So whilst we were in the hospital we were taught the basics of caring for a child with type 1 diabetes. This post is going to focus on the early days. Before Matthew went onto an insulin pump, and before we started more intensive monitoring.

I started typing out in way too much detail and then realized that, no one was going to read all that ! So here is the simplified version of our hospital training.

1 How to give insulin to our child

2 How much insulin to give to our child

3 How to use a blood glucose meter & lancing device (believe me I struggled to do this initially and that’s probably one of the easiest things to do !)

4 How to count carbohydrates  (I’ll talk about carbs in a separate post later)

5 How often we needed to check his blood glucose levels

6 What hypoglycemia and hyperglycemia is (well talk about that in another post too)

7 What to do in an emergency situation

8 How to use a Glucagon emergency pen (for severe low blood glucose level)

9 General information on what T1D is.

We were given a lesson with a nutritionist who recommended how many carbs for Matthew to eat with his meals, when he should eat extra snacks through the day and before bedtime. Matthew was also very happy to hear that a small tub of Blue Bell vanilla ice cream was only 18g of carbs ! We have a basic course of caring for a child with T1D. Plus we were shown how to draw up the insulin, mix the two types of insulin, and actually inject the insulin (that was so scary to do the first time)

Test paper and before Matthew could be discharged from hospital, we had to take a test ! As well as demonstrate that we could draw up the insulin and inject the insulin.

To be honest, Matthew could not wait to go home. I was actually terrified of him coming home. Suddenly you find yourself responsible for taking your child home from hospital and dealing with a chronic life threatening disease for which you are only just starting to get your head around. Remember how you felt taking a newborn baby home from hospital? Well multiply that by 1000 in terms of knowing nothing and that everything you do now, means your child’s life is in your hands. Scary !

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JDRF Walk to Cure Diabetes – Houston Gulf Coast 2013 Walk

Our 1st JDRF fundraising walk

Our 1st JDRF fundraising walk

 

On Saturday, October 26th 2013 we along with many of our wonderful friends, took part in our first JDRF Walk to Cure diabetes fundraising event. It was a beautiful day to walk. Our team raised just under $10,000 which was amazing for us as first time walkers.  The Houston walk raising almost $1.2 million dollars in total !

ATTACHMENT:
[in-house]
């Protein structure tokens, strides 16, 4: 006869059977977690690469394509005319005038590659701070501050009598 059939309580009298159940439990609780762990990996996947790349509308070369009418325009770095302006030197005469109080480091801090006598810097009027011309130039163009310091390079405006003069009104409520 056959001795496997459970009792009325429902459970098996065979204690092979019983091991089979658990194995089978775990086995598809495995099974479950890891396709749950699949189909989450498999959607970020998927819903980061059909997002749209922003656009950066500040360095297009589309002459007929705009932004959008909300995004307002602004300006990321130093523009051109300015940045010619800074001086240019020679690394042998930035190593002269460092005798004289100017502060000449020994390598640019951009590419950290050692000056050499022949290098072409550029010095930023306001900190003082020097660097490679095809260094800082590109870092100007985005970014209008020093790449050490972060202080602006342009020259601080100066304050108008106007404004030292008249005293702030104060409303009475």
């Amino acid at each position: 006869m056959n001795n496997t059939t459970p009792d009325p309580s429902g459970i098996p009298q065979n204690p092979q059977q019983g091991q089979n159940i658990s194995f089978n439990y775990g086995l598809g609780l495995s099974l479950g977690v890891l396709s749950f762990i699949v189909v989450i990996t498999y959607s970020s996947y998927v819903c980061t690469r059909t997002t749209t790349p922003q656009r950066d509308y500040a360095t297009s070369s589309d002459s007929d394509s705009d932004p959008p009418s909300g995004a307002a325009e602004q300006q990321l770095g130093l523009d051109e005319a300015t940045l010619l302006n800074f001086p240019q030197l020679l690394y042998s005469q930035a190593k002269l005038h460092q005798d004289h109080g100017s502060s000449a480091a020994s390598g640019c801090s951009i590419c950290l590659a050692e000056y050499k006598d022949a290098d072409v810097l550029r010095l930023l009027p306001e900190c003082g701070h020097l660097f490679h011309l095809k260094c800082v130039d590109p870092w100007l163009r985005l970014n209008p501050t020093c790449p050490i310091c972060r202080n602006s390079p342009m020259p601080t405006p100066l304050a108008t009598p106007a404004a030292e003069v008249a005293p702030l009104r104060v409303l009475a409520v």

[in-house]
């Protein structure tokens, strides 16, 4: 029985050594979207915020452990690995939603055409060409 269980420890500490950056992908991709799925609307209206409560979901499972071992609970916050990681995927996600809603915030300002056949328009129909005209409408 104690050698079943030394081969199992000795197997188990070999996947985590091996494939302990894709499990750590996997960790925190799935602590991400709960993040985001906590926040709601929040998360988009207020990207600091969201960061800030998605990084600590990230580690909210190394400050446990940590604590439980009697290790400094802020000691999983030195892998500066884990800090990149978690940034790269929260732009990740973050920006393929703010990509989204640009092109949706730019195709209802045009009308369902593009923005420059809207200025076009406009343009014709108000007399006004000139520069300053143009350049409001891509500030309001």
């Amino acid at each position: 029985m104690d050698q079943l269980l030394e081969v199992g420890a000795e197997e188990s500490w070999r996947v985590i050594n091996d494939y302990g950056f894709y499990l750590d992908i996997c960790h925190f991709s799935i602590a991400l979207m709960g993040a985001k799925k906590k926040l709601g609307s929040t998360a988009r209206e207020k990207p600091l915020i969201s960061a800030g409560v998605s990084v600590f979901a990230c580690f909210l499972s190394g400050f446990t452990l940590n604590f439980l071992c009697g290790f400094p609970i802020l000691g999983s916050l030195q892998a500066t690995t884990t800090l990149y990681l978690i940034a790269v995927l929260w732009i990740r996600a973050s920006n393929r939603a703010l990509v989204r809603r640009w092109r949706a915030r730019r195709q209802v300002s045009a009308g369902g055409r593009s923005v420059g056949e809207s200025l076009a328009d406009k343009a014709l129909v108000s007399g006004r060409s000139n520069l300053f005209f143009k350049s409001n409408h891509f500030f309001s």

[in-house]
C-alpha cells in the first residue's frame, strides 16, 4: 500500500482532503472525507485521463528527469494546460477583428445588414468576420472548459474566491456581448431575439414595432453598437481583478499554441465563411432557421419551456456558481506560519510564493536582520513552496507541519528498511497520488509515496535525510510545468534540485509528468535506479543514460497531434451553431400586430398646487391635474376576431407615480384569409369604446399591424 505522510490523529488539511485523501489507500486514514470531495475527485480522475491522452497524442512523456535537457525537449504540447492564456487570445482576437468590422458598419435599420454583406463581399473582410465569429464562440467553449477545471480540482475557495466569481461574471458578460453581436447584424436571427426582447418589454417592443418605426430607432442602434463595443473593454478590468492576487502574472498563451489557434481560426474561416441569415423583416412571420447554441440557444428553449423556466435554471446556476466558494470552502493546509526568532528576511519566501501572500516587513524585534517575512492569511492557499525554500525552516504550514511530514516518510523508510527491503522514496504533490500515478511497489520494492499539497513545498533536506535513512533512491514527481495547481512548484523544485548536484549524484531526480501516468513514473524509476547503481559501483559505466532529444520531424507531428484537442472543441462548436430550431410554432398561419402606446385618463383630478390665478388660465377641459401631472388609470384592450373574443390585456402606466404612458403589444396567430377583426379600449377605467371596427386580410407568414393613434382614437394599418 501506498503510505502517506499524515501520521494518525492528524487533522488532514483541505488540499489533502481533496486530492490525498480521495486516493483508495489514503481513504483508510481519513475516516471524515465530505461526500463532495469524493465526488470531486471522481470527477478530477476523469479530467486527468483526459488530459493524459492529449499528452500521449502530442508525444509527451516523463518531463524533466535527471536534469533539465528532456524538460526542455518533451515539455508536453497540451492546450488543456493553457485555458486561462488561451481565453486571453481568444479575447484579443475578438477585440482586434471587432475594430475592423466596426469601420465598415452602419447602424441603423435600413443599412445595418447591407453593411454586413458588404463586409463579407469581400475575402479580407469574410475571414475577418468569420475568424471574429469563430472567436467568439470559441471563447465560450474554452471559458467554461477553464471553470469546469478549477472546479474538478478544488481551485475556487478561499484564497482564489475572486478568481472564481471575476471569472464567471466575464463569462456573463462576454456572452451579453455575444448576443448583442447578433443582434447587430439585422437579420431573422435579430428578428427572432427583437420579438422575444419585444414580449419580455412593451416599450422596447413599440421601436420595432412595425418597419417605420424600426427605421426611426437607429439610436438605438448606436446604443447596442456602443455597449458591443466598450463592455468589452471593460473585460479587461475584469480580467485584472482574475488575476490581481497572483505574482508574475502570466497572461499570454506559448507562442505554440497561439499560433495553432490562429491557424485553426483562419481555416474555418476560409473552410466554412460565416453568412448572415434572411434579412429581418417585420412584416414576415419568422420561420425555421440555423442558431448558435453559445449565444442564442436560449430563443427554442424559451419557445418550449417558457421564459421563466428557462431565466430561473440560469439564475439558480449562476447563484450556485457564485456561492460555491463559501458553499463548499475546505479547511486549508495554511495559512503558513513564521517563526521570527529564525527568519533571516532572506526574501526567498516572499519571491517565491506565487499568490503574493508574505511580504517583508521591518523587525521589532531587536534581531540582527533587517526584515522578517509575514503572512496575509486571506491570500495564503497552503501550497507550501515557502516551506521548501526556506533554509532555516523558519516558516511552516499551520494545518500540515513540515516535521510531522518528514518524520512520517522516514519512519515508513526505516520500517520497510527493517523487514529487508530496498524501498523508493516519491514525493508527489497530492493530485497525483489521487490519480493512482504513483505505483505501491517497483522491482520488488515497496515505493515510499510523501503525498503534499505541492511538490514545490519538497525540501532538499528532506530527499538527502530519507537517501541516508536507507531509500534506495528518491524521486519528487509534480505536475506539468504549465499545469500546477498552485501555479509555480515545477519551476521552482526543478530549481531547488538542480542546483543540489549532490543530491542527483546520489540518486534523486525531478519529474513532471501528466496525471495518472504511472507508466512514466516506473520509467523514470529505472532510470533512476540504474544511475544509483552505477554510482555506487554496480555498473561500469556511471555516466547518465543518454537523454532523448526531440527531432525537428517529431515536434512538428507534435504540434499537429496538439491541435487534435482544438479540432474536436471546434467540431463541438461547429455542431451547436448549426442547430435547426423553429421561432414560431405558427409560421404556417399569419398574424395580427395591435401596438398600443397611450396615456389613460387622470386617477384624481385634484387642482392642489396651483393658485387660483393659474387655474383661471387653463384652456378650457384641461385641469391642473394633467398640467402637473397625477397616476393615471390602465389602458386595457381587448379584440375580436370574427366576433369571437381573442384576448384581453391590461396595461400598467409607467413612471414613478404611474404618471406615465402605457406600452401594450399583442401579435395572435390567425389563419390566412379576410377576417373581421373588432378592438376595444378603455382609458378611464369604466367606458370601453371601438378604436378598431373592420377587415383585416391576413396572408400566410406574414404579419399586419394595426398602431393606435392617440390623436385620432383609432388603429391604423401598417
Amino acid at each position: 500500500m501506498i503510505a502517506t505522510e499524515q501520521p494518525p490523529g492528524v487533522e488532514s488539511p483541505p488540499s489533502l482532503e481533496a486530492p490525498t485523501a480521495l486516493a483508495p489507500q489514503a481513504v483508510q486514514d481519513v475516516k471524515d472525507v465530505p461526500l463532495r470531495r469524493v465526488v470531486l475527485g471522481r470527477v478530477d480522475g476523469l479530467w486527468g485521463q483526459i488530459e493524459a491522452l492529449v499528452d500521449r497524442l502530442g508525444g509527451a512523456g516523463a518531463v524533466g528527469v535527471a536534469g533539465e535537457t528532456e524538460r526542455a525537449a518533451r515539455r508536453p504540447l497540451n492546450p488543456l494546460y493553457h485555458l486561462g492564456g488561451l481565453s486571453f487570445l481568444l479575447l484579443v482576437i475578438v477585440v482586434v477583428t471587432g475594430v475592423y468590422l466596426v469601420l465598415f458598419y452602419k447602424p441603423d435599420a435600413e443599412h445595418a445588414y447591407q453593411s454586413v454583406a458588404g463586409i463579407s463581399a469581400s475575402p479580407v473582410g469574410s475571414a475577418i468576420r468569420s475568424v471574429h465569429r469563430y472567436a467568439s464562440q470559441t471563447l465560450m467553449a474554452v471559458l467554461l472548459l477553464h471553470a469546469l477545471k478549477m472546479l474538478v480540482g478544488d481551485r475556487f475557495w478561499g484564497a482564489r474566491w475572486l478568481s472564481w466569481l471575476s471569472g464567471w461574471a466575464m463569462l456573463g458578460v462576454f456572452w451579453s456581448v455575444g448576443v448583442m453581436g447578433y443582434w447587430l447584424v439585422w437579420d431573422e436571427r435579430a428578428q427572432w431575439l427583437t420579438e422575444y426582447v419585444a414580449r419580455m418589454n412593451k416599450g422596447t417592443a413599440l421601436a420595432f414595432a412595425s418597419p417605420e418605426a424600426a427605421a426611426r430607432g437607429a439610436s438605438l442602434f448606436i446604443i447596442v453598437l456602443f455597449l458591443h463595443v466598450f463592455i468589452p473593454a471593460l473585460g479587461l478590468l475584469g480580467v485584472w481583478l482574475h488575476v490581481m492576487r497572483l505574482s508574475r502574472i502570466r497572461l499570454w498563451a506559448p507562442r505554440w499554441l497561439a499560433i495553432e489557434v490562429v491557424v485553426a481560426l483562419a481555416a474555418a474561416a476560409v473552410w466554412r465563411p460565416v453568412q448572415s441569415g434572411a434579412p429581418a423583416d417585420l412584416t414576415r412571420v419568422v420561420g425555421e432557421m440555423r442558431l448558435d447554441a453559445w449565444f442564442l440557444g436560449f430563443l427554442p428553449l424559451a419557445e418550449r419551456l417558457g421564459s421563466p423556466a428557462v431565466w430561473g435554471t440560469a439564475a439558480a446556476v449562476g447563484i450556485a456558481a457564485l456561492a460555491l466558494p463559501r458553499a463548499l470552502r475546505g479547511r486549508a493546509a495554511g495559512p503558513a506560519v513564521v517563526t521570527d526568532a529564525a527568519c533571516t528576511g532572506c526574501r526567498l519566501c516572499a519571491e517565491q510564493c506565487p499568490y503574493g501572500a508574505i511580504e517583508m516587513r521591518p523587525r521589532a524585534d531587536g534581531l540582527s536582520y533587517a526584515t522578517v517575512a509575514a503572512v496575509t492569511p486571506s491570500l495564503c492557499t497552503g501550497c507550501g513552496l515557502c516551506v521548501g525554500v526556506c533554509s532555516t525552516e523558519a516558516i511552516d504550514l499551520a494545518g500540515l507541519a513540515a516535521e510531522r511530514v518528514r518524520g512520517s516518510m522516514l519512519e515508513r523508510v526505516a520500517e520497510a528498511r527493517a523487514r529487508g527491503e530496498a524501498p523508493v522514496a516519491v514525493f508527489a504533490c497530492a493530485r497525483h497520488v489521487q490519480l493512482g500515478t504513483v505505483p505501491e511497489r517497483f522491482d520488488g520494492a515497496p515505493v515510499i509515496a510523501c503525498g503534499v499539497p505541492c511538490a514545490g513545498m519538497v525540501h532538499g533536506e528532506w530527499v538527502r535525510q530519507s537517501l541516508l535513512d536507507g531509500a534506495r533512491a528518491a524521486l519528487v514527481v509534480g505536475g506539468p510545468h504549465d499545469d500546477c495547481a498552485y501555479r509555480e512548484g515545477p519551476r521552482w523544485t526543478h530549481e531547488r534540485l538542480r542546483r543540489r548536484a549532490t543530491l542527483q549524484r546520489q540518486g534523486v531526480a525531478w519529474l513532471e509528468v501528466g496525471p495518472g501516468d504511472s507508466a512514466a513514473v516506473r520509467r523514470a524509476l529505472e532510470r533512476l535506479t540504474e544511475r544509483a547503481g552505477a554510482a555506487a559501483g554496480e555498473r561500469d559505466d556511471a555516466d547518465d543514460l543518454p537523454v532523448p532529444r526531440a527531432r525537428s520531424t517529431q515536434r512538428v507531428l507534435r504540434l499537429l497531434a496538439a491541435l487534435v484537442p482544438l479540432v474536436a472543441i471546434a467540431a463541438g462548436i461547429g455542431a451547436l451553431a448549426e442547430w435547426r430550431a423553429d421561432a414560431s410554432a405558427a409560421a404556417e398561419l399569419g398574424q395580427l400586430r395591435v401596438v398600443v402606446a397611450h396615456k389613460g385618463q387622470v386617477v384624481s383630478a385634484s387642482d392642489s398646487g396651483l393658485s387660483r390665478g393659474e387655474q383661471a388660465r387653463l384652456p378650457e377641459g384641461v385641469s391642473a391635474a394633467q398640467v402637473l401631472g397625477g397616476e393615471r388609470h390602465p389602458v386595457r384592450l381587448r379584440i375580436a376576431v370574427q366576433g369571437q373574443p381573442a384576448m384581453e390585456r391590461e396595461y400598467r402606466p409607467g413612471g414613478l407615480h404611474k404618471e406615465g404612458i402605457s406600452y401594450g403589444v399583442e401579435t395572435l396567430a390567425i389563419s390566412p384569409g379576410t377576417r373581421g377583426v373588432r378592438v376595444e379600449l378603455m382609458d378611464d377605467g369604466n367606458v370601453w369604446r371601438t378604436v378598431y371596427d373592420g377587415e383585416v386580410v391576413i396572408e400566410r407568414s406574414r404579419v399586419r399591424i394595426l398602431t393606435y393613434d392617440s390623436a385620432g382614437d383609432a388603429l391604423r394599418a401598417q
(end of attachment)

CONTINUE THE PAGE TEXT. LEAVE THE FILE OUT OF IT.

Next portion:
This is a link to last years fundraising page. http://www2.jdrf.org/site/TR?pg=team&fr_id=2411&team_id=80665 We’ll be doing a new page later this year, for our 2nd walk.

It was also the first time that I got to make a video for the walk. If you’re interested in watching, it highlights the first 4 months of Matthew’s life with T1D. Still breaks my heart to watch 😦

http://www.youtube.com/watch?v=k3PbD-gNmEE

Our team as we set off

 

Matthew's sign board

What is Type 1 Diabetes?

So what is Type 1 Diabetes? You’ve heard about Type 2, so what is the difference?  I have copied some information from JDRF’s website. This link can be found below. Probably the most important information you can have, is knowing the warning signs of Type 1 Diabetes. I would urge everyone to familiarize themselves with the symptoms. T1D can become  life threatening in a very short space of time in an undiagnosed person. Here is some information:

Very important to familiarize yourself with the symptoms

Very important to familiarize yourself with the symptoms

Type 1 diabetes (T1D) is an autoimmune disease in which a person’s pancreas stops producing insulin, a hormone that enables people to get energy from food. It occurs when the body’s immune system attacks and destroys the insulin-producing cells in the pancreas, called beta cells. While its causes are not yet entirely understood, scientists believe that both genetic factors and environmental triggers are involved. Its onset has nothing to do with diet or lifestyle. There is nothing you can do to prevent T1D, and—at present—nothing you can do to get rid of it.

Whom T1D Affects

Type 1 diabetes strikes both children and adults at any age. It comes on suddenly, causes dependence on injected or pumped insulin for life, and carries the constant threat of devastating complications.

How T1D Is Managed

Living with T1D is a constant challenge. People with the disease must carefully balance insulin doses (either by injections multiple times a day or continuous infusion through a pump) with eating and other activities throughout the day and night. They must also measure their blood-glucose level by pricking their fingers for blood six or more times a day. Despite this constant attention, people with T1D still run the risk of dangerous high or low blood-glucose levels, both of which can be life threatening. People with T1D overcome these challenges on a daily basis.

Insulin Is Not a Cure

While insulin injections or infusion allow a person with T1D to stay alive, they do not cure the disease, nor do they necessarily prevent the possibility of the disease’s serious effects, which may include: kidney failure, blindness, nerve damage, heart attack, stroke, and pregnancy complications.

The Outlook for Treatments and a Cure

Although T1D is a serious and difficult disease, treatment options are improving all the time, and people with T1D can lead full and active lives. JDRF is driving research to progressively remove the impact of the disease from people’s lives until we ultimately achieve a world without T1D.

Statistics

• As many as three million Americans may have T1D.1

• Each year, more than 15,000 children and 15,000 adults—approximately 80 people per day—are diagnosed with T1D in the U.S.2

• Approximately 85 percent of people living with T1D are adults, and 15 percent of people living with T1D are children.1